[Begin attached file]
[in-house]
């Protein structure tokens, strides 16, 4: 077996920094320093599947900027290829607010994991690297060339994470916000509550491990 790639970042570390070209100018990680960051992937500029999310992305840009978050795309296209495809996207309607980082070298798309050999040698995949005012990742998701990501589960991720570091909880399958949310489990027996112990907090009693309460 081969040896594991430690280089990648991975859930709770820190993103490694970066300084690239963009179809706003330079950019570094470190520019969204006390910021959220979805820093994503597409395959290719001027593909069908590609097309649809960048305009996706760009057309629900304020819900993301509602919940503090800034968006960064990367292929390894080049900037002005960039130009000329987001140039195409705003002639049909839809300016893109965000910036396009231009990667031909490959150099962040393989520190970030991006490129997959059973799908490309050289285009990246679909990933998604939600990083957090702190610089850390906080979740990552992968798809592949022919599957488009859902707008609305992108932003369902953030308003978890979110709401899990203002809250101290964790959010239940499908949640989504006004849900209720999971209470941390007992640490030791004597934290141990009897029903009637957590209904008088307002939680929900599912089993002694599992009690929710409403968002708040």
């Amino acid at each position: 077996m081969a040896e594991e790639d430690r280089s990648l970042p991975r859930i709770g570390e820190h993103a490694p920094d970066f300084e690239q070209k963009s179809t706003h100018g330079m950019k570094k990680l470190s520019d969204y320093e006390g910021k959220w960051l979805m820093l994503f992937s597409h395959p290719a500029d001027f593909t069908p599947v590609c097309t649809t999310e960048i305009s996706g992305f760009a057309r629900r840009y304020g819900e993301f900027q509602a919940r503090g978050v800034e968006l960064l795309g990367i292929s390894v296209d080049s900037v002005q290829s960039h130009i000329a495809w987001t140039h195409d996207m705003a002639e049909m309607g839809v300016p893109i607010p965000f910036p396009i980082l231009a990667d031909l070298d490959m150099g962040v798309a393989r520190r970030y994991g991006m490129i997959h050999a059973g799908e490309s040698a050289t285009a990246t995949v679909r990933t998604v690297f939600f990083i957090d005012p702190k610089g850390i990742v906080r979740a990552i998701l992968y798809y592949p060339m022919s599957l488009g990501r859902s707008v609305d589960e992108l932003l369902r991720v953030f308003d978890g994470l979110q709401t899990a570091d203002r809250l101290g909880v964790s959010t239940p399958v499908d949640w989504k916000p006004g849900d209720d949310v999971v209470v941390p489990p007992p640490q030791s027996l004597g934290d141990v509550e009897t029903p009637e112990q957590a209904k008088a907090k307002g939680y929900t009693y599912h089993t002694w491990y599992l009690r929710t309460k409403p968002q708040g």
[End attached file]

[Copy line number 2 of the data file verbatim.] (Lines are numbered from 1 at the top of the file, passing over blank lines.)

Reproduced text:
């Protein structure tokens, strides 16, 4: 077996920094320093599947900027290829607010994991690297060339994470916000509550491990 790639970042570390070209100018990680960051992937500029999310992305840009978050795309296209495809996207309607980082070298798309050999040698995949005012990742998701990501589960991720570091909880399958949310489990027996112990907090009693309460 081969040896594991430690280089990648991975859930709770820190993103490694970066300084690239963009179809706003330079950019570094470190520019969204006390910021959220979805820093994503597409395959290719001027593909069908590609097309649809960048305009996706760009057309629900304020819900993301509602919940503090800034968006960064990367292929390894080049900037002005960039130009000329987001140039195409705003002639049909839809300016893109965000910036396009231009990667031909490959150099962040393989520190970030991006490129997959059973799908490309050289285009990246679909990933998604939600990083957090702190610089850390906080979740990552992968798809592949022919599957488009859902707008609305992108932003369902953030308003978890979110709401899990203002809250101290964790959010239940499908949640989504006004849900209720999971209470941390007992640490030791004597934290141990009897029903009637957590209904008088307002939680929900599912089993002694599992009690929710409403968002708040």